My posse for the Berkeley Vale western gunfight games :)

These are the new cogs from Ral Partha Europe. Very nice, and I may be getting a few more :)

A couple of Shapeways Morane Saulnier Ps

And a Shapeways Morane Saulnier BB - there should have been two, they only sent one. replacement coming :)

The Tau snipers. A snap buy on Ebay last January for a quid :)

I do rather like the Tau. Very businesslike compared with most 40K stuff :)

Thursday 26 December 2013

Fort Barrista

Hello readers, and I hope you have all had a very happy Christmas. Santa was kind to me this year, with a new tablet for whiling away the hours with movies and ebooks on my various trips across the globe, a new book by Susan Rose on medieval navies, and a reading light for the lounge so that I can enjoy my library collection during the gloomy winter months whilst swinging in my hammock. Also some nice socks and ties, and large amounts of chocolate (including a stack of Tunnock's caramel bars - yum!)

Anyway, on to the subject of today's post. Inspiration comes in many forms, and it hit me whilst I was drinking a rather grim cup of coffee in the restaurant at NATO. Disaster relief had been high on the agenda at the day's meetings and so my thoughts were in the Caribbean. Being a naval wargamer they then drifted to the collection of 1/450 pirate ships from Peter Pig and I inwardly lamented the lack of terrain pieces to accompany those lovely models, in particular shore batteries and forts. I had already scratch built a couple of open batteries, but what PP really needed to add was a stone fort. As I opined to myself my eye was drawn to the plastic lid of the cardboard coffee cup. And in there I saw my inspiration. The coffee was finished (bloody hub of Europe, representatives from 20+ nations and you can't get a decent sup of coffee), the lid carefully put away in my case and then packed for the trip home and, on Christmas Eve in between bouts of wrapping Fort Barrista was created.

The fort, as you can see, is essentially formed entirely from the coffee cup lid. The imprinted text on the lid was obscured with polyfilla and the drinking hole covered with a wooden construction davit fr lifting guns up to the fort. The whole thing was stick on a sheet of heavy card cut to form a small island, the base sculpted with more polyfilla, decorated with a few small stones from the garden to form rocks, and then sprinkled with sand. More sand was included in the paintwork for the outer walls to give them a slightly rough finish, the original plastic appearing too smooth. The gun deck was finished off with a few spare guns and crews from the Peter Pig "Pieces of Eight" range. The end result was just what i was looking for.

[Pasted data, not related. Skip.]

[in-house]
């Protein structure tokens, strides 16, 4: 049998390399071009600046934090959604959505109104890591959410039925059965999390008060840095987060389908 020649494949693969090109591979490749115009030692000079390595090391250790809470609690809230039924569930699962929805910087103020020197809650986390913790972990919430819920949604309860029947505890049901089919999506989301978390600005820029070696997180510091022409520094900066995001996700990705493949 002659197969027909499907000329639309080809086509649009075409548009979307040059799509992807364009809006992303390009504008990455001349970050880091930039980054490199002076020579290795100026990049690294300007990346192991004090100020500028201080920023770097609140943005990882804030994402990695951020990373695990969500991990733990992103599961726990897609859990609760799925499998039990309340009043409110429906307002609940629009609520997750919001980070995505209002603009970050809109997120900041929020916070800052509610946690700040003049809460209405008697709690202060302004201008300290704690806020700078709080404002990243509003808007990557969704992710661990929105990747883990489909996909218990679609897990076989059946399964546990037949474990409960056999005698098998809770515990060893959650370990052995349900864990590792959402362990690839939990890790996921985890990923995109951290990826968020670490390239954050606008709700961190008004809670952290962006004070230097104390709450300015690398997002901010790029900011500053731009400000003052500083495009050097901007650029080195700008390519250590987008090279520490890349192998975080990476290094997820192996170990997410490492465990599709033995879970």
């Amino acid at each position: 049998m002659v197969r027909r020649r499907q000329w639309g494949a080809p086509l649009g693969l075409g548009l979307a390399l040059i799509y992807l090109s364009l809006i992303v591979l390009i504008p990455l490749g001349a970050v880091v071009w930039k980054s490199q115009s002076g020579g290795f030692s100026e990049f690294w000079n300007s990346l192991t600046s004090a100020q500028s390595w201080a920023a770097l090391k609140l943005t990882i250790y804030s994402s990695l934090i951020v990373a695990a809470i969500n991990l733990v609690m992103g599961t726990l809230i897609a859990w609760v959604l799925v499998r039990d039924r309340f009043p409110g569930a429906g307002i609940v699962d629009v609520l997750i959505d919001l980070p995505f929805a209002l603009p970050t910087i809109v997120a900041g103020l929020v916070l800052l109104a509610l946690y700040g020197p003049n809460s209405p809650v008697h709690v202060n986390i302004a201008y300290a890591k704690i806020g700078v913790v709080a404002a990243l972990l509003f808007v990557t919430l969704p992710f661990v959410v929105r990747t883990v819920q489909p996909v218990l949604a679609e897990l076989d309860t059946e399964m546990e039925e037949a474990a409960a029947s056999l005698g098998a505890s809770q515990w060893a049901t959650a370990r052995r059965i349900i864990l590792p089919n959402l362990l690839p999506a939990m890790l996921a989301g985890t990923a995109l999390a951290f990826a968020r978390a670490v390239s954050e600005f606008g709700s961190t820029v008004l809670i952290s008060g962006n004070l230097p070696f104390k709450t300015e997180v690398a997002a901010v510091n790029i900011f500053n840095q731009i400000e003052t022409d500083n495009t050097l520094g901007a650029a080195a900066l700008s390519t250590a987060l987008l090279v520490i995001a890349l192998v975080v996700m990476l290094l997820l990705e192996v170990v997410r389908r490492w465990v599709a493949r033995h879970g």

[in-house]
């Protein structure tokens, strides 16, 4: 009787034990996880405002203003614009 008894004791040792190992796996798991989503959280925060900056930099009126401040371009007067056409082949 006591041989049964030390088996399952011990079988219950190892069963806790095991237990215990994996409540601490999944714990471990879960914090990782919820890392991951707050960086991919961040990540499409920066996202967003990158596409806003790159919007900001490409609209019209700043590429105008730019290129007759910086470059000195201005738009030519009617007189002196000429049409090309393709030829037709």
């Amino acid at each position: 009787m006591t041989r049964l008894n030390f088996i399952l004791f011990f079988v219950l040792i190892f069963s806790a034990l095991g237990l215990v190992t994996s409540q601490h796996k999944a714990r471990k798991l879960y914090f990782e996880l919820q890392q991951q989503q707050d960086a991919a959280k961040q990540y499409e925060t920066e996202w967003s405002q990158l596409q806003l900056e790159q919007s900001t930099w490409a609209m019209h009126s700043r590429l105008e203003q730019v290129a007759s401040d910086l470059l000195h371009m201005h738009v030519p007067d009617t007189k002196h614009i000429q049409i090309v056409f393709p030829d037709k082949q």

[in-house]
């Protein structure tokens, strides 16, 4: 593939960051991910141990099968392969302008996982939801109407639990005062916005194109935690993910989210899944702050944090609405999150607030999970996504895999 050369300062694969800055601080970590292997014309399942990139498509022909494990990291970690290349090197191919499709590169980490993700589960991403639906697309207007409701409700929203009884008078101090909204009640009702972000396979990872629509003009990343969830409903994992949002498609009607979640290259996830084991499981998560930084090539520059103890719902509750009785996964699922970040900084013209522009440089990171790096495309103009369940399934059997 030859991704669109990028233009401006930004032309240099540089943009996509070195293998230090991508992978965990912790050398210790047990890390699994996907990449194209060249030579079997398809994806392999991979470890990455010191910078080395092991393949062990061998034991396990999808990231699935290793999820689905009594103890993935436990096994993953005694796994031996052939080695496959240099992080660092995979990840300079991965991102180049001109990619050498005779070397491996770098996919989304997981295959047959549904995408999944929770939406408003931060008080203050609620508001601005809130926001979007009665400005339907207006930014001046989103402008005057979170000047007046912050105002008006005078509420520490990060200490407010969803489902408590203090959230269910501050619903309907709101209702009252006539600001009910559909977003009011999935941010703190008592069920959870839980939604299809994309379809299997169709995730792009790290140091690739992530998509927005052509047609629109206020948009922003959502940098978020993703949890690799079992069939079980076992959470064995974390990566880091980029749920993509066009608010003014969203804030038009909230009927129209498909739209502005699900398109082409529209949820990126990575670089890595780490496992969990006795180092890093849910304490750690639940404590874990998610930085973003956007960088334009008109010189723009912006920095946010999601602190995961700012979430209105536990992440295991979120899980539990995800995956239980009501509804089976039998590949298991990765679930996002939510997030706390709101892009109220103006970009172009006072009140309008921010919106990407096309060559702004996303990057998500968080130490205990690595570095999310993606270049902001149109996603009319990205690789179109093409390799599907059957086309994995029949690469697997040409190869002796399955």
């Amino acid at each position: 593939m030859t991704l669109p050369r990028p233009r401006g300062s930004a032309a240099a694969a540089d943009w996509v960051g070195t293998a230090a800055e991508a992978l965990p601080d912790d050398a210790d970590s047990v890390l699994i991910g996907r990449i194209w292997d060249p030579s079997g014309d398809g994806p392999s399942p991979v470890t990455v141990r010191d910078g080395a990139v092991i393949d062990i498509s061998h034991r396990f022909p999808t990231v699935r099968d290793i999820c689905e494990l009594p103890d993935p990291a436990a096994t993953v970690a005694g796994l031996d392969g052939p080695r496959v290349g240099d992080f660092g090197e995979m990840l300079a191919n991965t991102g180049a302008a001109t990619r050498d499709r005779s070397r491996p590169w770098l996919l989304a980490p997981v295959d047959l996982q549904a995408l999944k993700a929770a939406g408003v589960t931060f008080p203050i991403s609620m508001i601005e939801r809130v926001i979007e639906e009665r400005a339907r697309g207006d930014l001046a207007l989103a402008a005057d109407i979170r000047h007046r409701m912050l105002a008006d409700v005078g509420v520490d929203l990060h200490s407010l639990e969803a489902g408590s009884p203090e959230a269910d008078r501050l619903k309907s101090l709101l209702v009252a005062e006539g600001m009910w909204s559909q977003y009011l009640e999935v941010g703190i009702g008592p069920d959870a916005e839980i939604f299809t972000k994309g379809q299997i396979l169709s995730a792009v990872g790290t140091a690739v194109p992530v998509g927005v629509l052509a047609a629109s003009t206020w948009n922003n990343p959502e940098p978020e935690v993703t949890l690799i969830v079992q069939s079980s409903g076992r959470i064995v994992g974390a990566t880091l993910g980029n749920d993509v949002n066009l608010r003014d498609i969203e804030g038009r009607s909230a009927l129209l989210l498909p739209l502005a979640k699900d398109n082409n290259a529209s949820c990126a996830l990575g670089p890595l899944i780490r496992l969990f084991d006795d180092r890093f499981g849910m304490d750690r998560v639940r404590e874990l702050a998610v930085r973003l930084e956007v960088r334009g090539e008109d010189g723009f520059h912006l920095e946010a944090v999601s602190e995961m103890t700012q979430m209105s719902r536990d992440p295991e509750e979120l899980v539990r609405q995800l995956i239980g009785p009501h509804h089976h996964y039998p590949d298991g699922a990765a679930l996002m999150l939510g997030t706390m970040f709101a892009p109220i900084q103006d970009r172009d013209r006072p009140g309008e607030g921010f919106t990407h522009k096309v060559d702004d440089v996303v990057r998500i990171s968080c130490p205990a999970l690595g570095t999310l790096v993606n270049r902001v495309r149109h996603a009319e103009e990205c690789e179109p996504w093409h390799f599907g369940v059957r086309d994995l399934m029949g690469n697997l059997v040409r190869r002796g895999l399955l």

Of course now I'm on the hunt for larger coffee cup lids to see about building a larger fort. But for now my PP pirate ships have a  shore based opponent that will give them a run for their money!

Wednesday 11 December 2013

Sails of Glory - Mind That Island!

As some of you may know I have been lucky enough to get hold of a production copy of "Sails of Glory" - as far as I know the first such copy in the UK!  I must say I am impressed at the quality of the finished article. The card components in particular are thick and nicely cut, and the box provides ideal storage for the game and components once its all opened up and punched out. I also received the five damage chit bags that were available through the Kickstarter - again very nice. Of course, having put the counters in the bags the volume of the ensemble is too great to fit in the box but I'm using a second box for other bits and pieces, a laser printed copy of the rulebook, mats etc. so tats no great shakes.

Anyway, I took the game along to the Berkeley Vale club this week. A couple of the guys there have played before using the pre-production set. This time I had six players plus me umpiring. Two frigates, one SoL each side. The Brits took a quick look at the stats and realised they were on a sticky wicket (those cunning Euros have used nice weak British frigates and SOLs as their first releases, and they generally don't stand up too well to the bad guys), and so they started calling for carronades and higher rates of fire (knowing that I have devised house rules for these aspects). However, the evil umpire insisted on "rules as written". 

We played on a 6' by 8' table, just a few small islands and rocks - four small pieces. Of course these acted as ship magnets. The RN moved to secure the weather gauge, the French firstly thought it would be good to ran their SOL with one of their frigates, park said frigate alongside the British SOL and then run their second frigate argound. Brits at this point realised that lower ship stats can be mitigated by fighting enemies who (a) can't drive and (b) ignored the briefing at the start of the game, which included "keep away from islands", "keep frigates away from enemy SOLs" and "don't hit each other.

In the end the poor French SOL commander decided discretion was the better part of valour and headed for the hills once his mobile frigate struck and his second supporting ship was stuck on the putty.

Interestingly, whilst we were using the full gunnery rules, no-one wanted to use any ammo other than roundshot.

Anyway, another four players who hadn't tried the game were sucked in and we are now planning an episodic campaign, hopefully running irregularly through 2014.